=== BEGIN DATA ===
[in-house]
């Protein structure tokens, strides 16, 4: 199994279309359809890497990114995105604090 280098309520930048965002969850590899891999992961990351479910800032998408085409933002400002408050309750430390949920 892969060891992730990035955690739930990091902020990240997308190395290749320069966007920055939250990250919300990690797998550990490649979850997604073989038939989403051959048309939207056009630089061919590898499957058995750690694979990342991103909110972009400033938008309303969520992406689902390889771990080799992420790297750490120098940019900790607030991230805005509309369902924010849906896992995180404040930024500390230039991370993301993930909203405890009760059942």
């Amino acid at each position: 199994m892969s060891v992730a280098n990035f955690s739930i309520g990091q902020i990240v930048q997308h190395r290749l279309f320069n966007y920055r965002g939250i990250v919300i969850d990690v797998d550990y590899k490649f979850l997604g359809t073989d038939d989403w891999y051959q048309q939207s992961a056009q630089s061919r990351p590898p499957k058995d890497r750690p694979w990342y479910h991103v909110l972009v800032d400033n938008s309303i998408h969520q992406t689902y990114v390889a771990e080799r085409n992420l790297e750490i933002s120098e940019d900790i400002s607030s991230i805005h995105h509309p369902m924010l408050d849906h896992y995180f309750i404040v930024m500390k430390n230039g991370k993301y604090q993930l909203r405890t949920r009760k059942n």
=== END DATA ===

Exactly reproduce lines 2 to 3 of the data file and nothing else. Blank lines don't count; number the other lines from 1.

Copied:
């Protein structure tokens, strides 16, 4: 199994279309359809890497990114995105604090 280098309520930048965002969850590899891999992961990351479910800032998408085409933002400002408050309750430390949920 892969060891992730990035955690739930990091902020990240997308190395290749320069966007920055939250990250919300990690797998550990490649979850997604073989038939989403051959048309939207056009630089061919590898499957058995750690694979990342991103909110972009400033938008309303969520992406689902390889771990080799992420790297750490120098940019900790607030991230805005509309369902924010849906896992995180404040930024500390230039991370993301993930909203405890009760059942």
């Amino acid at each position: 199994m892969s060891v992730a280098n990035f955690s739930i309520g990091q902020i990240v930048q997308h190395r290749l279309f320069n966007y920055r965002g939250i990250v919300i969850d990690v797998d550990y590899k490649f979850l997604g359809t073989d038939d989403w891999y051959q048309q939207s992961a056009q630089s061919r990351p590898p499957k058995d890497r750690p694979w990342y479910h991103v909110l972009v800032d400033n938008s309303i998408h969520q992406t689902y990114v390889a771990e080799r085409n992420l790297e750490i933002s120098e940019d900790i400002s607030s991230i805005h995105h509309p369902m924010l408050d849906h896992y995180f309750i404040v930024m500390k430390n230039g991370k993301y604090q993930l909203r405890t949920r009760k059942n």